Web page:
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Full text of "Medical Jurisprudence And Toxicology"

656                                                   MEDICAL JTDRISPRtTDENCE

A dose of 28 grains of dial has caused death, but recovery has followed a dose of
about 40i grains (2.7 grammes).82

Allonal, Amytal, Bromural, Nembutal, Neonal, Evipan, Proponal, Pernocton, Phano-
dorm, Sodium amytal, Soneryl, etc. are proprietary drugs containing derivatives of
barbituric acid and possessing hypnotic properties. Many of these have produced
poisonous symptoms when taken in large doses and some have caused death. Six grains
of nembutal caused the death of a person suffering from Graves' disease, A young man
died after taking 20 " Nembutal " tablets and about 9 " Oblivon ' capsules. L, C.
Nickolls identified the presence of methylpentynol in quantity equivalent to about 9
oblivon capsules and about 7J gr. of a barbiturate the two acting synergically had proved
fatal. Oblivon is an acetylene alcohol and should not be taken together with barbitu-
rate. The result is similar to that of alcohol and barbiturate taken together. s:{ A young
nurse died after taking 75 grains of sodium amytal and 18 grains of nembutal. On the
other hand, recoveries have followed the doses of 120 and 156 grains of sodium amytal.8*

ANTIFEBBIN, ANTIPYRIN AND PHENACETIN

Antifebrin (Acetanilide, Phenyl-acetamide), CoHsNH.CO.CH,. This is a colourless
odourless, crystalline substance, having a slightly pungent taste. It is soluble with
difficulty in cold water but freely in hot water, alcohol, wine, solvent ether and chloro-
form. It is a non-official preparation, the dose being 2 to 5 grains.

" Daisy " or " headache J> powders sold in the chemist's shop contain from 4 to 10
grains of antifebrin. Exalgin (methylacetanilide) occurs in colourless crystals, and has
a slight saline taste. Dose, J- to 2 grains.

Antipyrin (Phenazone, Phenyl-dimethyl-isopyrazolone), CnHtaONa.  This occurs
in small, colourless crystals, possessing no odour but a slightly bitter taste. It is freely
soluble in water, alcohol, solvent ether or chloroform. Dose, 5 to 10 grains.

Phenacetin   (Acetphenetidin,  Acetophenetidin),   CoH*   (O.C:-Hn).NH,CO.CH!1. This  is

an odourless and slightly bitter substance, having white, glistening, scaly crystals. It is
very slightly soluble in water,, insoluble in glycerin but soluble in 20 parts of alcohol.
Dose, 5 to 10 grains.

These drugs are used as antipyretics, analgesics and sedatives, Poisonous symptoms
have occurred from the administration of doses larger than the medicinal ones. In large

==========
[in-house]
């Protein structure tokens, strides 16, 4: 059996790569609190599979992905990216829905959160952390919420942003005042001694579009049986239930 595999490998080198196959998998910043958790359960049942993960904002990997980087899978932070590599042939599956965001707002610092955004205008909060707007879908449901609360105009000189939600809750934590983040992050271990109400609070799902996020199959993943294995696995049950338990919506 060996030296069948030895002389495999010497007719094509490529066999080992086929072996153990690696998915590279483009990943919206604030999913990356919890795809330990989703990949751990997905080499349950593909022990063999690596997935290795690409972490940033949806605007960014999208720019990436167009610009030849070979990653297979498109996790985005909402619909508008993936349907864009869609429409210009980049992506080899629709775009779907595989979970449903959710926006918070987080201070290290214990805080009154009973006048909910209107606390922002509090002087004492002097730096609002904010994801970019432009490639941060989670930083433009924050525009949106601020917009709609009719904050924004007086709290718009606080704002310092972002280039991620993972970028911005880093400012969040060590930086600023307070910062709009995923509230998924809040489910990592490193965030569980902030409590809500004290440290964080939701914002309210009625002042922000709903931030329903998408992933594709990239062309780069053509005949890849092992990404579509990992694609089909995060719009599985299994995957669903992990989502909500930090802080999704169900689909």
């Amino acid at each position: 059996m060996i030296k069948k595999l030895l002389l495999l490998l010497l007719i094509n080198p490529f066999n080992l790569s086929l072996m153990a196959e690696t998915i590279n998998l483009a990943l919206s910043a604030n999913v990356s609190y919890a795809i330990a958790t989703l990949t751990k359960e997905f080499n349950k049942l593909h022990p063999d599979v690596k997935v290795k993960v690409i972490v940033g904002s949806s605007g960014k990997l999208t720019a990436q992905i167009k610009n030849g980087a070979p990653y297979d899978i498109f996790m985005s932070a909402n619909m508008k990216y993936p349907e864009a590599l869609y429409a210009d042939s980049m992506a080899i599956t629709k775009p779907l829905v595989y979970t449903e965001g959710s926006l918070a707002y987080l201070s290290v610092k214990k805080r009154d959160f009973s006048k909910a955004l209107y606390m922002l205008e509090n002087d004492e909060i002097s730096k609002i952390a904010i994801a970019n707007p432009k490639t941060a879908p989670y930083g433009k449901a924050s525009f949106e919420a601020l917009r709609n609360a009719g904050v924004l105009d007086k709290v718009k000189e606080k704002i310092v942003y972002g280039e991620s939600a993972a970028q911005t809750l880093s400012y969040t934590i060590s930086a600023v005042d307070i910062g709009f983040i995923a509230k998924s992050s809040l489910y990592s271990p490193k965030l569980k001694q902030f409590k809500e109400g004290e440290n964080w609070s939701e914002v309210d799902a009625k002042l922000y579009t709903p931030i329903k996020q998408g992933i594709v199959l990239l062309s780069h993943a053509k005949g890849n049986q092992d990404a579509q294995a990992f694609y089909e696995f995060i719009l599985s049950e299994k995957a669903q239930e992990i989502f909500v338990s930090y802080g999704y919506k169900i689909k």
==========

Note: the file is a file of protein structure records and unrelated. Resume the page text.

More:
doses they destroy the red blood corpuscles, and induce the formation of methaemoglobin,
setting it free in the blood plasma. Antifebrin and phenacetin are oxidized in the body
to para-aminophenol which, in combination with sulphuric acid or glycuronic acid, is
eliminated by the kidneys. Antipyrin is not oxidized in the body, but is excreted in
the urine combined with sulphuric acid.

Symptoms. Nausea, vomiting, vertigo, cyanosis, great prostration, slow breathing,
quick, irregular and imperceptible pulse, cold, clammy skin, subnormal temperature,
collapse and death. Urticaria! rashes may appear on the skin, especially in cases of
poisoning by antipyrin.

Many persons become addicts through the long-continued use of these drugs, and
may suffer from a form of chronic poisoning which is characterized by cyanosis, dyspnoea,
weakness, anaemia, wasting, and dark- coloured urine. When these drugs are withdrawn
suddenly, they may cause symptoms of acute mania.

Fisher85 reports the case of a man, aged 47, who took as much as 8 grammes of
antifebrin and 3 grammes of phenacetin daily over a long period. The first symptoms
complained of were marked cyanosis of a peculiar lavender hue of the face, weakness
of the muscles, coarse tremors of the tongue and hands and some inco-ordination. The
temperature in the mouth varied from 96F. to 98F. The pulse rate ranged from 60
to 100 per minute and respirations from 14 to 20. The blood was of a peculiar dark-
brownish colour due to the presence of methaemoglobin. Marked mental symptoms
developed after the withdrawal of the drugs. The patient became confused, disturbed
and irrational and soiled his clothing with urine and fasces. He developed ideas of
reference and persecution, but no restraint was necessary. In the course of a week or
two the mental symptoms gradually disappeared. Two months after the withdrawal he
felt much better, gained 15 pounds in weight and was stronger. The tremors had
disappeared.

Fatal D^e. Uncertain. Five to fifteen grains of antifebrin have proved fatal to
children, adults with weak hearts and old people, while above 30 grains would probably

r Jr   S^^^r Dot^ ?ul1 et Mem' Soc' Med- des- H<>p. de Paris, Oct. 27, 1927, p,
1392 ; Bnt Med. Jour., Epitome, Dec. 31, 1927, D. 103
,    83.   Brit Med. Jour., Jan. 29, 1955, p. 296.

84.    W. J. Bleckwenn and M. G. Hasten, Jour. Amer. Med. Assoc,, Aug. 6, 1938, p. 504.

85.    Jour. Amer. Med. Assoc., March 11, 1933, p. 736.